A new study has found that Britons now eat out on average twice a week.
Almost a third of respondents to an OpenTable survey said that dining out was better value than making meals at home. Over half (54%) admitted the amount of times they ate out had increased over the last five years, and 37% said they did so more this year than in 2015.
In the UK, Londoners were found to dine out most frequently, at over twice a week.
OpenTable found the main motivation for people to eat out was that it's easier than cooking at home (35%) and because there was an increasing variety of cuisines on offer (30%).
Almost 90% of diners said they would always opt for the set menu, whereas 69% admitted to using discount vouchers or promotional offers when eating out. A quarter of respondents said they would only dine out at restaurants that offer promotions.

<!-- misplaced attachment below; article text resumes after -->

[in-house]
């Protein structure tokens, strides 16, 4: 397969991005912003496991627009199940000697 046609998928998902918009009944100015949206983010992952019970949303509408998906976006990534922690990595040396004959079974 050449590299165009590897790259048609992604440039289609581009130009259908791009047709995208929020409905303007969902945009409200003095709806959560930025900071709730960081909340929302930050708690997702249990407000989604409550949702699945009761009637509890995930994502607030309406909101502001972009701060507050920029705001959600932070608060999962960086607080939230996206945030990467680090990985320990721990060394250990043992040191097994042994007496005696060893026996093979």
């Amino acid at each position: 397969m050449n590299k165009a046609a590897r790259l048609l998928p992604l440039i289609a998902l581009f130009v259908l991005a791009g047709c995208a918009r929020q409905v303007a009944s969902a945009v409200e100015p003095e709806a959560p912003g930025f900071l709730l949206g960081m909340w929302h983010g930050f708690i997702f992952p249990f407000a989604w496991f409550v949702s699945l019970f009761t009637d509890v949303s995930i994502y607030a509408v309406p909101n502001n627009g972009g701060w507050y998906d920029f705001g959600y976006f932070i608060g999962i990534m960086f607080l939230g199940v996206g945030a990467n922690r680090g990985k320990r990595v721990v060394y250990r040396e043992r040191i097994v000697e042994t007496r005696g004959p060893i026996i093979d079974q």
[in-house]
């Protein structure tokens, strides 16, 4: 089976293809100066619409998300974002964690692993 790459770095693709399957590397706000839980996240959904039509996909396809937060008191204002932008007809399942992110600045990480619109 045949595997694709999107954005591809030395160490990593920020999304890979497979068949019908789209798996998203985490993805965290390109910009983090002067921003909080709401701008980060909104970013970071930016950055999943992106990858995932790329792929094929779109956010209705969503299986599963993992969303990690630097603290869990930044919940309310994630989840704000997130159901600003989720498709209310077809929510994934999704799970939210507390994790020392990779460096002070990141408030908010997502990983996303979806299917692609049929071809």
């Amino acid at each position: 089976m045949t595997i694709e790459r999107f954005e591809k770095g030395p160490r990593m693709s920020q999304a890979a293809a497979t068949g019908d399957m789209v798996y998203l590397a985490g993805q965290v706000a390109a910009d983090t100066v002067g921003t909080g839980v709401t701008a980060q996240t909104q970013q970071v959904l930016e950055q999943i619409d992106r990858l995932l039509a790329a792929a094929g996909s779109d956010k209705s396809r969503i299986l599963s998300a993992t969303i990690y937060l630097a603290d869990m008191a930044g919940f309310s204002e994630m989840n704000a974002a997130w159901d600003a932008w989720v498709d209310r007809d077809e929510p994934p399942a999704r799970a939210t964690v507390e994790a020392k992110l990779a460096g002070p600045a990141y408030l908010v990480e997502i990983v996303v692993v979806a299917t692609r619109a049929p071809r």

Alongside discounts, 42% of diners order sharing plates, 28% order from the bar menu and 12% opt for a vegetarian option as a way of saving money.
Responding to this, 54% of restaurants surveyed said they offered promotions to attract consumers with value for money dining.
Adrian Valeriano, vice-president of OpenTable Europe, said: "It's great to see that Brits are interested in having great dining experiences while being sensible about their spending. With the increasing rate in dining out, restaurants are competitively pricing their menus in a way that challenges the average cost of dining at home."
OpenTable surveyed 2,000 UK residents and 68 UK restaurateurs in November 2016.